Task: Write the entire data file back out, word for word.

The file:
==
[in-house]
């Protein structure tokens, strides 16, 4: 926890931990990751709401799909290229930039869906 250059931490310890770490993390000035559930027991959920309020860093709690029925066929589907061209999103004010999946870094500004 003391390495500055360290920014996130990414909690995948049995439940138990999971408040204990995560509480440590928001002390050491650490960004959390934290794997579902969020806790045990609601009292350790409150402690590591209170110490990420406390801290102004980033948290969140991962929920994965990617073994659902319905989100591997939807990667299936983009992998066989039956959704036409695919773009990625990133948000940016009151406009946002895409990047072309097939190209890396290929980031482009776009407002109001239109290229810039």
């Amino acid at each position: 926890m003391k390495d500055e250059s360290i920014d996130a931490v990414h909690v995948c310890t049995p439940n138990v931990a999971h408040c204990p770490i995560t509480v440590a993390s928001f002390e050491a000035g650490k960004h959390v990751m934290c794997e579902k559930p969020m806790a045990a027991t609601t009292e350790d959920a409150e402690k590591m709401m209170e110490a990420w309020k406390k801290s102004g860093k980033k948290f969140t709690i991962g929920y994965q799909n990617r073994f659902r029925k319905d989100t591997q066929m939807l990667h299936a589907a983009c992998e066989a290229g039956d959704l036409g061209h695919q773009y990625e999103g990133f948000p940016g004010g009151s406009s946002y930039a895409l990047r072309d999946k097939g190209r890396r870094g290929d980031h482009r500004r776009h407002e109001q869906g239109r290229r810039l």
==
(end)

[in-house]
């Protein structure tokens, strides 16, 4: 926890931990990751709401799909290229930039869906 250059931490310890770490993390000035559930027991959920309020860093709690029925066929589907061209999103004010999946870094500004 003391390495500055360290920014996130990414909690995948049995439940138990999971408040204990995560509480440590928001002390050491650490960004959390934290794997579902969020806790045990609601009292350790409150402690590591209170110490990420406390801290102004980033948290969140991962929920994965990617073994659902319905989100591997939807990667299936983009992998066989039956959704036409695919773009990625990133948000940016009151406009946002895409990047072309097939190209890396290929980031482009776009407002109001239109290229810039």
């Amino acid at each position: 926890m003391k390495d500055e250059s360290i920014d996130a931490v990414h909690v995948c310890t049995p439940n138990v931990a999971h408040c204990p770490i995560t509480v440590a993390s928001f002390e050491a000035g650490k960004h959390v990751m934290c794997e579902k559930p969020m806790a045990a027991t609601t009292e350790d959920a409150e402690k590591m709401m209170e110490a990420w309020k406390k801290s102004g860093k980033k948290f969140t709690i991962g929920y994965q799909n990617r073994f659902r029925k319905d989100t591997q066929m939807l990667h299936a589907a983009c992998e066989a290229g039956d959704l036409g061209h695919q773009y990625e999103g990133f948000p940016g004010g009151s406009s946002y930039a895409l990047r072309d999946k097939g190209r890396r870094g290929d980031h482009r500004r776009h407002e109001q869906g239109r290229r810039l």